AQIS has a vital role in delivering inspection certification and documentation to verify that importing country requirements are met to maintain export markets.
This volume provides an overview of the guidelines that regulate the fees and charges associated with the export of grain and horticulture commodities from Australia as covered under the Export Control (Fees) Orders 2001 (as amended).
AQIS’s export certification services are provided to industry under a fully cost recovered arrangement.
The fees and charges applied recover the direct and indirect costs associated with management and delivery of those services.
Cost Recovery Arrangements
As an agency that utilises the Cost Recovery Policy under the Financial Management and Accountability Act 1997, AQIS must comply with the Australian Government Cost Recovery Guidelines. The guidelines provide a framework to assist agencies to design and implement cost recovery arrangements that comply with the cost recovery policy.
Cost recovery broadly encompasses fees and charges related to the provision of government goods and services (including regulation) to the private and other non-government sectors of the economy.
Cost recovery is the recovery of some or all of the costs of a particular activity. Australian Government cost recovery charges fall into two broad categories:
- Fees for goods and services
- Cost recovery taxes — Primarily levies, but also some excises and customs duties.
Income Equalisation Reserve (IER) accounts enable AQIS and industry to overcome unforeseen downturns in the recovery of expenditure within industry over a period of years.
The IER account is designed to reduce the need for constant changes to fee/charging levels to accommodate unforeseen and often uncontrollable circumstances.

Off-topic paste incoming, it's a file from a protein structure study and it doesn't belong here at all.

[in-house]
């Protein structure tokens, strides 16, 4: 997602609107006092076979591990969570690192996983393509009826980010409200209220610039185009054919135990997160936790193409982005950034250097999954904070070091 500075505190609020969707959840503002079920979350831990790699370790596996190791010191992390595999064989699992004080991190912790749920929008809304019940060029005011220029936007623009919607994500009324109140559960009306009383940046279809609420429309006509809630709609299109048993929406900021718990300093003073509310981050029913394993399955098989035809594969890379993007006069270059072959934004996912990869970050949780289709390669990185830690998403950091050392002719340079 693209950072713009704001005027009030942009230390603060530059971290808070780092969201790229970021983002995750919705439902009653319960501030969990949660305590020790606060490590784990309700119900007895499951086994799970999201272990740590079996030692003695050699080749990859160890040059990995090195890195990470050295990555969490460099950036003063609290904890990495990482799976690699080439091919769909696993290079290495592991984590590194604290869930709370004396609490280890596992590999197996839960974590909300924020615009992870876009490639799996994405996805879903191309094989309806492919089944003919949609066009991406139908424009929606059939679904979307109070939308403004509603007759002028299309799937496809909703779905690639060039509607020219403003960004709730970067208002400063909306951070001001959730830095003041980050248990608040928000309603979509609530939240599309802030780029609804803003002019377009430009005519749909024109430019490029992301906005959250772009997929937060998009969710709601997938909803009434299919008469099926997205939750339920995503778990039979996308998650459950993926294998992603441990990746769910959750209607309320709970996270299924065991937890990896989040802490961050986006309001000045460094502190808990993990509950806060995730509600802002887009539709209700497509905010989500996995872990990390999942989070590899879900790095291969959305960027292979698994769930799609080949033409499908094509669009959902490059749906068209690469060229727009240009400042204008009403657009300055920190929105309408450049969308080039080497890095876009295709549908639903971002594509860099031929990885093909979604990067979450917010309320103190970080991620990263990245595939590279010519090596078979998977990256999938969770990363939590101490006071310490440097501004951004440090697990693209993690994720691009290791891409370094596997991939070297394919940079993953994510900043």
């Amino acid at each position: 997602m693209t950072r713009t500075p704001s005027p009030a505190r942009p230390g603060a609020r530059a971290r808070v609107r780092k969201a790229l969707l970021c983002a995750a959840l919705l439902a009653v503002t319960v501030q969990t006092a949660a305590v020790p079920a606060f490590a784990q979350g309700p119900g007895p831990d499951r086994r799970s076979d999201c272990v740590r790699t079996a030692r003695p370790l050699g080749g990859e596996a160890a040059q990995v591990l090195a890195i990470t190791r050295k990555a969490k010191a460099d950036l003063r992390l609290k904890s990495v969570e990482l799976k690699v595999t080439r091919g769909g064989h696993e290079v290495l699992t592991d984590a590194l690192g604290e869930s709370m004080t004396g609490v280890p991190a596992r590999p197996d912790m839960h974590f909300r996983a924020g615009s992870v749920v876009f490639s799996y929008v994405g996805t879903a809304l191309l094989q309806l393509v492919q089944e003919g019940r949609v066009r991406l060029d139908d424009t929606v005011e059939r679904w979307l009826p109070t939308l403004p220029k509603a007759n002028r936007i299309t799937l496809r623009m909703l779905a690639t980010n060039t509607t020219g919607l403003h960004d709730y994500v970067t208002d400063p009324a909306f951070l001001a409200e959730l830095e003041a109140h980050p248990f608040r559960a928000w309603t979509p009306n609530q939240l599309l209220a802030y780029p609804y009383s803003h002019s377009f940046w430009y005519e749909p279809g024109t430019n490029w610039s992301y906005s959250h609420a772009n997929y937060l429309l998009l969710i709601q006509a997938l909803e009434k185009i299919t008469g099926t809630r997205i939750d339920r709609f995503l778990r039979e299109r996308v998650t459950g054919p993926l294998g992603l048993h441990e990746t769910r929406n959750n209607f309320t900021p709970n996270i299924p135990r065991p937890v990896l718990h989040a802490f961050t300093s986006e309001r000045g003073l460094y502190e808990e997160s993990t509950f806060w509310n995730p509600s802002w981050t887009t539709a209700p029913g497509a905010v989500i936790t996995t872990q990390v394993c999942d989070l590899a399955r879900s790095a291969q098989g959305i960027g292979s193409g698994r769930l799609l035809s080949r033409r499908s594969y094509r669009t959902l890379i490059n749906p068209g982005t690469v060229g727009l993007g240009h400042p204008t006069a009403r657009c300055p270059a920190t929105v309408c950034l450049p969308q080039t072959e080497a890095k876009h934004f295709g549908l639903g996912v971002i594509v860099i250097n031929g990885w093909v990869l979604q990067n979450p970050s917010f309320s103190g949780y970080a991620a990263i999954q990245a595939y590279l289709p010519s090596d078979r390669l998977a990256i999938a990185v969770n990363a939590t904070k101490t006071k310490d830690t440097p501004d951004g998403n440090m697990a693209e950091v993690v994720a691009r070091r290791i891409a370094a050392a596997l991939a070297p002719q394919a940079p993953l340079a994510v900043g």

Examples of unforeseen circumstances include:
- results of severe climatic changes on production and exports
- loss of major markets.
IER accounts are established with the agreement of industry through the program consultative committees. The maximum in the account must be equal to or less than 10 percent of the overall expenditure for the program.
In November 2001, the federal Government initiated a 40% contribution towards AQIS’s export fees and charges. In accordance with Government policy, the costs of the services provided by the Plant Export Program were 60% cost recovered from industry and 40% from Government contribution.
In early 2008, the Australian Government commissioned an independent review of quarantine and biosecurity arrangements to identify any areas for improvement. In September, the Minister for Agriculture, Fisheries and Forestry released the report of an independent Quarantine and Biosecurity Review Panel, known as the ‘Beale Review’.
In line with recommendations of the Beale Review, the 40% Government contribution lapsed on 30 November 2009. The recommendation was implemented and the 40 per cent government contribution provided to the grain and horticulture export industries were removed as a result of the recommendation that the AQIS export certification function should return to 100 per cent cost recovery.
On 1 December 2009, new export fees and charges came into place, returning the industry to full cost recovery.
The government funded the Export Certification Reform Package (ECRP), which included a range of activities to improve efficiencies in export certification. As part of the ECRP, fee rebates were provided to assist exporters to transition to the new fees and charges. This funding was to provide a 40 percent offset of the full cost impact on export industries until 30 June 2011.
Along with the outcomes of these efficiencies a new set of export fees and charges were introduced on 1 July 2011 to return industry to full cost recovery.
Fees and Charges
General principles of setting fees and charges
Fees and charges are set to cover costs, not to make a profit. The main principles of setting fees and charges are:
- Equity: To recover the full costs of providing inspection services to the relevant user group
- Efficiency: To enable the efficient collection of revenue and minimise the risk of ‘bad debt’
- Price stability: Fees and charges are set on the basis of achieving full cost recovery while minimising the frequency and level of price variations.
Expenditure and revenue information will be provided to industry representatives with an appropriate level of detail. Consultation with Industry Consultative Committees (ICC) is undertaken before any changes to the fee and charging structures are made.
The Charging Guidelines for the Grain and Horticulture Programs specify details relating to fees and charges payable for services provided by authorised officers.